Conversations to save the planet

Conversations to save the planet

Stories/363 , Issues/Environment , Issues/Sustainability , Issues/Policy
Adelaide SA, Australia
4th Oct 2018
Conversations to save the planet
The ACF's "Count Me In" campaign supports communities to have a million conversations about the climate leading up to the next election.

In an impassioned appeal, emeritus professor Robert Manne wrote in 2015, "unless by some miracle almost every climate scientist is wrong, future generations will look upon ours with puzzlement and anger - as the people who might have prevented the Earth from becoming a habitat unfriendly to humans and other species but nonetheless failed to act".

It was at the Australian Conservation Foundation's national "Count Me In" campaign where I first spotted Teryn Crick, ACF's community organising program manager. She was young, bright-eyed and engaged in an animated conversation with an audience member. Crick, I later discovered, had devoted her career to community organising after developing an affinity with nature as a child while hiking and exploring.

She recollected, "My mum took me bushwalking a lot when I was a kid and I just started falling in love with the Australian landscape". Later on, she added, it was a place she felt 'at peace' in.

During her teens, Crick discovered that the political system, although democratic, was not necessarily working within the community's best interests. Inspired by countless individuals who have fought for change throughout history, she told the audience that she decided to devote her life to mobilising communities and putting power back where it belonged — in the hands of the people.

Then, ACF Council member and former agricultural scientist, Philippa Rowland, gave the opening address. With 15 years of climate change work behind her, she reflected on her most cherished success story of replacing the coal power station plant in Port Augusta, South Australia, with solar power.

The community rallied and petitioned for years, and finally succeeded. Rowland told the audience, "I was just a very small part in a very big story, and when I talk about it I still can't wipe the smile off my face, because that was done by the community for the community, and the impact will be long-standing".

Dr Paul Sinclair, director of campaigns, shared an uplifting realisation concerning his battle with cancer two years earlier. After nine weeks of gruelling chemotherapy his wife took him to a protected park near his home, and as he looked across the oval at a line of twelve eucalyptus trees he felt calm and hopeful. It was then he realised that nature gave him the strength to keep going. It reawakened within him a passion for life. "That experience helped me understand truly, not just in my head but in my heart, that nature sustains us. We sustain each other. We are connected to each other. That's what life is".

Polls show that 75 to 80 percent of Australians care about climate change. However, most people feel like they're on their own, or don't know how to create change. The campaign's goal is to support communities to have a million conversations about the climate leading up to the next election. Volunteers are given a script to follow, to encourage passers-by to share their views about climate change and consider making it a priority at the polling booths.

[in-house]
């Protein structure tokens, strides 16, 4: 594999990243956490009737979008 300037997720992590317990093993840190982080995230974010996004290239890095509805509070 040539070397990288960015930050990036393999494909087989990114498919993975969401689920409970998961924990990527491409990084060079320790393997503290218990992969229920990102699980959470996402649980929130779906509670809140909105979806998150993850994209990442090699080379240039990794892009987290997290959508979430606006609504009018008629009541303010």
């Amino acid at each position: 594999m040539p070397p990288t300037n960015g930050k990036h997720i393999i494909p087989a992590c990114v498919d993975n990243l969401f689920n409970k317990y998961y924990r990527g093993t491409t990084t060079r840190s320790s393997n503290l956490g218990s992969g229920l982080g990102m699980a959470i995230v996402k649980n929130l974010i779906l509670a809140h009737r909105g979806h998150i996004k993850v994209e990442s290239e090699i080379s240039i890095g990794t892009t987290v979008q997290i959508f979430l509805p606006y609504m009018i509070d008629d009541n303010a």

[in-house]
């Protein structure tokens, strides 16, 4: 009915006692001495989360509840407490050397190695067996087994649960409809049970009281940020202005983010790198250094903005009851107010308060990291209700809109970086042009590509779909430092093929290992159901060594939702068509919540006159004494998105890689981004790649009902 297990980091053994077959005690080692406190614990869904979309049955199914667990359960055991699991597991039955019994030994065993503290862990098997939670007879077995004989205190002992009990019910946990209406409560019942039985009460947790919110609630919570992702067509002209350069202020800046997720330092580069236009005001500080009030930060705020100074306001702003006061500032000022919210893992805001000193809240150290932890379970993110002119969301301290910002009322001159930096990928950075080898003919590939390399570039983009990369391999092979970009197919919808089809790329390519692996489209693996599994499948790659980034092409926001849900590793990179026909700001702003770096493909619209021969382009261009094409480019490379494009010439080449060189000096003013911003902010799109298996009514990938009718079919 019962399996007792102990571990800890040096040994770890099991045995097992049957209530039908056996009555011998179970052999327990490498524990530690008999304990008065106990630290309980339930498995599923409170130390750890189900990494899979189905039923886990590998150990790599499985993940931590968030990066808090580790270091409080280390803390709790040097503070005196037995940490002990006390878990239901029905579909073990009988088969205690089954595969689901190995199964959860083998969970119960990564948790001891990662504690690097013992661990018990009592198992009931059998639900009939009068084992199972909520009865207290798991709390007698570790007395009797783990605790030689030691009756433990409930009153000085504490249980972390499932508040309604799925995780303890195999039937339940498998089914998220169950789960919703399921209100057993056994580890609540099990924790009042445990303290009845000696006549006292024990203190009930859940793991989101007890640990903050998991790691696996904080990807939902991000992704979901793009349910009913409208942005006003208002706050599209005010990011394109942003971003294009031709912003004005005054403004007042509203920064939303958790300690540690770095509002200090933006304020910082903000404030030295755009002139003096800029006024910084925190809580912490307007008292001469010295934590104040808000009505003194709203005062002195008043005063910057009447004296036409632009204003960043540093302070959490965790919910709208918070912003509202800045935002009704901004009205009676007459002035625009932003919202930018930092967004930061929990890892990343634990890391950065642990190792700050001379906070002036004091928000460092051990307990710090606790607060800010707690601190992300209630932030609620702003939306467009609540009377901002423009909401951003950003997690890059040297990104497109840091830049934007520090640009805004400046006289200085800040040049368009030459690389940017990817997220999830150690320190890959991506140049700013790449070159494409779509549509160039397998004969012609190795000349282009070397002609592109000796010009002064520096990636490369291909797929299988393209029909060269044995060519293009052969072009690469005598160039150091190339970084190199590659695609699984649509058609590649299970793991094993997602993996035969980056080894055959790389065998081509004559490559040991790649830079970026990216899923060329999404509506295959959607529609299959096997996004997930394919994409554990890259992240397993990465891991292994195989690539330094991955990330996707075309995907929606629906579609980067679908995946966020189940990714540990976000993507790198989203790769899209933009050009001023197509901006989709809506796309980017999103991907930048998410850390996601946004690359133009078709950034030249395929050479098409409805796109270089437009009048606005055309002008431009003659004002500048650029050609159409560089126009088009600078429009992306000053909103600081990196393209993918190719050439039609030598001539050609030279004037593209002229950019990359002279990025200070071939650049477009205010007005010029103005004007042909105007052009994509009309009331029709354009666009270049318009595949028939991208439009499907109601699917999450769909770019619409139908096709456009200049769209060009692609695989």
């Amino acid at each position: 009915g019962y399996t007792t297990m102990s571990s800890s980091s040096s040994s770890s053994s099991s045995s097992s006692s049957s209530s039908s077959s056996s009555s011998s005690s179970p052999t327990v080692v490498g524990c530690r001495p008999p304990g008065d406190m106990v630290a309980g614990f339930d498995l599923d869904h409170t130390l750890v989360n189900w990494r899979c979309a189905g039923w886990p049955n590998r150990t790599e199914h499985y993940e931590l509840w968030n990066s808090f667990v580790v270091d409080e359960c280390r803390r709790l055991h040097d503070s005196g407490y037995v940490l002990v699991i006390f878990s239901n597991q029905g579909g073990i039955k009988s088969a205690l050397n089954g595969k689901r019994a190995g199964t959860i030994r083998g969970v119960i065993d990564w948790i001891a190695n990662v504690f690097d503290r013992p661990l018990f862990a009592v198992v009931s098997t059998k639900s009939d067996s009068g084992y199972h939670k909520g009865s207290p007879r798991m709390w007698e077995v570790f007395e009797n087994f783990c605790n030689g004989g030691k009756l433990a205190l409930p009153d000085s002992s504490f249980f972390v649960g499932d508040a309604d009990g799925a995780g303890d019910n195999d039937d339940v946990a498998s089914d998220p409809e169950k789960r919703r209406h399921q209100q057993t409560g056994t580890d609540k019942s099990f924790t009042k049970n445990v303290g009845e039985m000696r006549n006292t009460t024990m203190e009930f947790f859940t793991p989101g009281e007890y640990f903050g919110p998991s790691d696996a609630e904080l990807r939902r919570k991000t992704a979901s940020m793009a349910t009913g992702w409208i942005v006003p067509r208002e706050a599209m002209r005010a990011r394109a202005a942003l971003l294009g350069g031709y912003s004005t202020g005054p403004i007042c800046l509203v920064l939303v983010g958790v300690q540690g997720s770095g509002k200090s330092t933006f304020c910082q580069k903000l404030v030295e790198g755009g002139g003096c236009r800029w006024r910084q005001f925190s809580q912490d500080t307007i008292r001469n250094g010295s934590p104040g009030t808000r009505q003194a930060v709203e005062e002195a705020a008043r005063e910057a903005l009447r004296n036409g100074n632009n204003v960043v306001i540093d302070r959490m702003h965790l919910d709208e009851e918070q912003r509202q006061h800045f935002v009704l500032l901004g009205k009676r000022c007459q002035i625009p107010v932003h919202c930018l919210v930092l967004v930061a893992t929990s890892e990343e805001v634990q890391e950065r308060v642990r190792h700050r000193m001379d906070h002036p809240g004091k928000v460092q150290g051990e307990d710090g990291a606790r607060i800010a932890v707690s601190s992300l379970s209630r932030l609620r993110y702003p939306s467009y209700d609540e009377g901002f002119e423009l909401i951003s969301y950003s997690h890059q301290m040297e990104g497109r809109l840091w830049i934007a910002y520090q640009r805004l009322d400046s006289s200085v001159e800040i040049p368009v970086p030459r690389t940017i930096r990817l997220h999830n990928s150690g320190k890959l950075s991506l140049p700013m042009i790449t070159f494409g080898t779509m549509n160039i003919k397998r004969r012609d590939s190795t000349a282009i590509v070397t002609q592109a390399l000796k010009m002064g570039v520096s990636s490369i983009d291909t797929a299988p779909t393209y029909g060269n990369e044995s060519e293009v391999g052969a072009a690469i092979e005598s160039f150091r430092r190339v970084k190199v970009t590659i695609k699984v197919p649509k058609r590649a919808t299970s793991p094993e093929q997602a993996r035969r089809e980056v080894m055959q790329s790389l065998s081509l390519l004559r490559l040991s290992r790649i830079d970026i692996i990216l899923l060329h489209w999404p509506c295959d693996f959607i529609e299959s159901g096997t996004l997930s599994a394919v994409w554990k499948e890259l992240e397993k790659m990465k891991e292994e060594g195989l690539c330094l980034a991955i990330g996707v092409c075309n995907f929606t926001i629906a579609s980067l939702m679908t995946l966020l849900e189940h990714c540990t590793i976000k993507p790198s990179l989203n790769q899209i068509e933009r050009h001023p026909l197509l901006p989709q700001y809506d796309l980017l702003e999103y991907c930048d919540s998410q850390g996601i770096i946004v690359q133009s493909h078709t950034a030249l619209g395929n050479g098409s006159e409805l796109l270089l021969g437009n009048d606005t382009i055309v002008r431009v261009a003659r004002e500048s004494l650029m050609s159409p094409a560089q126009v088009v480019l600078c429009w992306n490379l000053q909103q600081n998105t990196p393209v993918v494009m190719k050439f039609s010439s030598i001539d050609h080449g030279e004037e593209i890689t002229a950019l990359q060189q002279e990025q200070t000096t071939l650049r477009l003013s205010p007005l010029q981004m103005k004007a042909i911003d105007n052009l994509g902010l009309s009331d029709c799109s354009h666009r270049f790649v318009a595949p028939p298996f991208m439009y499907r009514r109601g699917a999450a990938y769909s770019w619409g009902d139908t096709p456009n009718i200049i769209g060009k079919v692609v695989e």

Swedish scientist Svante Arrhenius discovered over a century ago that carbon dioxide emissions from burning fossil fuels were the primary cause of global warming. But 'scientific uncertainty', fuelled by vested interests and political agendas, resulted in climate change denial. It wasn't until the late 1980s that climate scientists reached agreement that the Earth is getting warmer and that humans are responsible.

Meanwhile, greenhouse-gas emissions have steadily increased.

Scientists now believe that climate change is the biggest global health threat of the 21st century. The effects of carbon dioxide and a heating planet generate chain reactions that ricochet throughout nature's delicate ecosystems, causing higher sea levels, species extinction, destruction of marine life, food insecurity, dirtier air, dwindling fresh water supplies, disease, unstable housing, extreme weather, bushfires — and the poorest, most vulnerable nations who have added the least to the problem are the most severely affected.

Although we can't undo the damage that has been done, according to Aliya Hac, from the Natural Resources Defence Council, we can work to mitigate many of the severe and ongoing consequences. But time is running out as we rapidly approach a "planetary threshold" as recognised in research published recently in the Proceedings of the National Academy of Sciences.

Crick is acutely aware of the urgency to act. "I think that we need to do this. We don't have a choice," she told me. "We don't get to sit around and be the generation that lets this happen on our watch."

Crick explained how her research revealed that conversations are the most effective way to influence people. "Conversations are powerful, and conversations on that scale is how movements are made," she reflected. The strategy to generate conversations was inspired by Becky Bond's revolutionary "barnstorming" model, that successfully mobilised grassroots community support of Bernie Sander's presidential campaign for social equality and environmental protection.

The ACF urges Australians to follow their lead. "Let's set the election agenda so stopping climate change is a huge issue. Our voices will rumble from our communities all the way to Parliament House."

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